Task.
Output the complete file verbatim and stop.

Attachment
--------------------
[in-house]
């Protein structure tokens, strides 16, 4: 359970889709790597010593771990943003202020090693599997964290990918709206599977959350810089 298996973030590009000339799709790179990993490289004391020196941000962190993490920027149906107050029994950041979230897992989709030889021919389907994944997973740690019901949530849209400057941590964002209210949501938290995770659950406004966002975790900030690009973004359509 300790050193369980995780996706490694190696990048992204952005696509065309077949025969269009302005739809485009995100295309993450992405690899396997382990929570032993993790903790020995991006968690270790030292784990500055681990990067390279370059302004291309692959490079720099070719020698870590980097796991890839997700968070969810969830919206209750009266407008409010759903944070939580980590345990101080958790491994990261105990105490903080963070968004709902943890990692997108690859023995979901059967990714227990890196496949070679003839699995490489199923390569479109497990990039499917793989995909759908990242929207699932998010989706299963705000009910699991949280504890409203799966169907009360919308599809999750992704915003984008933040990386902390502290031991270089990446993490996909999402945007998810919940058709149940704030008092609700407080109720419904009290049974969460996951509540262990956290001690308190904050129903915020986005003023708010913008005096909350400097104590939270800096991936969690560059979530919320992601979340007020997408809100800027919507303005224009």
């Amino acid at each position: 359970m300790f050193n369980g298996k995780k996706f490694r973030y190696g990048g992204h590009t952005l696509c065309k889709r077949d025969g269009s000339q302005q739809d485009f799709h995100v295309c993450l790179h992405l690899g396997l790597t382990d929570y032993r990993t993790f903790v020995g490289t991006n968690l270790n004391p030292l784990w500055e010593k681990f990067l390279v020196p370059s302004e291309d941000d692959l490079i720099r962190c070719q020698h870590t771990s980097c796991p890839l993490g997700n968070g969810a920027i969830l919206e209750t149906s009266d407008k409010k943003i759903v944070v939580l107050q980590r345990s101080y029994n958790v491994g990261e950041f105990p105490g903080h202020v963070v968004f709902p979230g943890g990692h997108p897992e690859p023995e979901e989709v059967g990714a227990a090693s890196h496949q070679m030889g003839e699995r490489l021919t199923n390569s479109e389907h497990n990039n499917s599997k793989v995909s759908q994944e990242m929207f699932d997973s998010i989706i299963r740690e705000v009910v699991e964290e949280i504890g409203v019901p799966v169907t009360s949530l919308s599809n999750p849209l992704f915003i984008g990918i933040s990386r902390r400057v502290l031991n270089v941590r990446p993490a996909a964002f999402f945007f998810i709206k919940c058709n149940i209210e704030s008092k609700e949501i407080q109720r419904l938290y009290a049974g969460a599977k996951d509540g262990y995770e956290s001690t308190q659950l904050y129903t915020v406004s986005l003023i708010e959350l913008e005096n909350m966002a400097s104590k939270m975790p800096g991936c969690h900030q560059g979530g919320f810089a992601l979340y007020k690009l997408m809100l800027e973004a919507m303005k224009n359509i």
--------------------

[in-house]
């Protein structure tokens, strides 16, 4: 359970889709790597010593771990943003202020090693599997964290990918709206599977959350810089 298996973030590009000339799709790179990993490289004391020196941000962190993490920027149906107050029994950041979230897992989709030889021919389907994944997973740690019901949530849209400057941590964002209210949501938290995770659950406004966002975790900030690009973004359509 300790050193369980995780996706490694190696990048992204952005696509065309077949025969269009302005739809485009995100295309993450992405690899396997382990929570032993993790903790020995991006968690270790030292784990500055681990990067390279370059302004291309692959490079720099070719020698870590980097796991890839997700968070969810969830919206209750009266407008409010759903944070939580980590345990101080958790491994990261105990105490903080963070968004709902943890990692997108690859023995979901059967990714227990890196496949070679003839699995490489199923390569479109497990990039499917793989995909759908990242929207699932998010989706299963705000009910699991949280504890409203799966169907009360919308599809999750992704915003984008933040990386902390502290031991270089990446993490996909999402945007998810919940058709149940704030008092609700407080109720419904009290049974969460996951509540262990956290001690308190904050129903915020986005003023708010913008005096909350400097104590939270800096991936969690560059979530919320992601979340007020997408809100800027919507303005224009």
């Amino acid at each position: 359970m300790f050193n369980g298996k995780k996706f490694r973030y190696g990048g992204h590009t952005l696509c065309k889709r077949d025969g269009s000339q302005q739809d485009f799709h995100v295309c993450l790179h992405l690899g396997l790597t382990d929570y032993r990993t993790f903790v020995g490289t991006n968690l270790n004391p030292l784990w500055e010593k681990f990067l390279v020196p370059s302004e291309d941000d692959l490079i720099r962190c070719q020698h870590t771990s980097c796991p890839l993490g997700n968070g969810a920027i969830l919206e209750t149906s009266d407008k409010k943003i759903v944070v939580l107050q980590r345990s101080y029994n958790v491994g990261e950041f105990p105490g903080h202020v963070v968004f709902p979230g943890g990692h997108p897992e690859p023995e979901e989709v059967g990714a227990a090693s890196h496949q070679m030889g003839e699995r490489l021919t199923n390569s479109e389907h497990n990039n499917s599997k793989v995909s759908q994944e990242m929207f699932d997973s998010i989706i299963r740690e705000v009910v699991e964290e949280i504890g409203v019901p799966v169907t009360s949530l919308s599809n999750p849209l992704f915003i984008g990918i933040s990386r902390r400057v502290l031991n270089v941590r990446p993490a996909a964002f999402f945007f998810i709206k919940c058709n149940i209210e704030s008092k609700e949501i407080q109720r419904l938290y009290a049974g969460a599977k996951d509540g262990y995770e956290s001690t308190q659950l904050y129903t915020v406004s986005l003023i708010e959350l913008e005096n909350m966002a400097s104590k939270m975790p800096g991936c969690h900030q560059g979530g919320f810089a992601l979340y007020k690009l997408m809100l800027e973004a919507m303005k224009n359509i």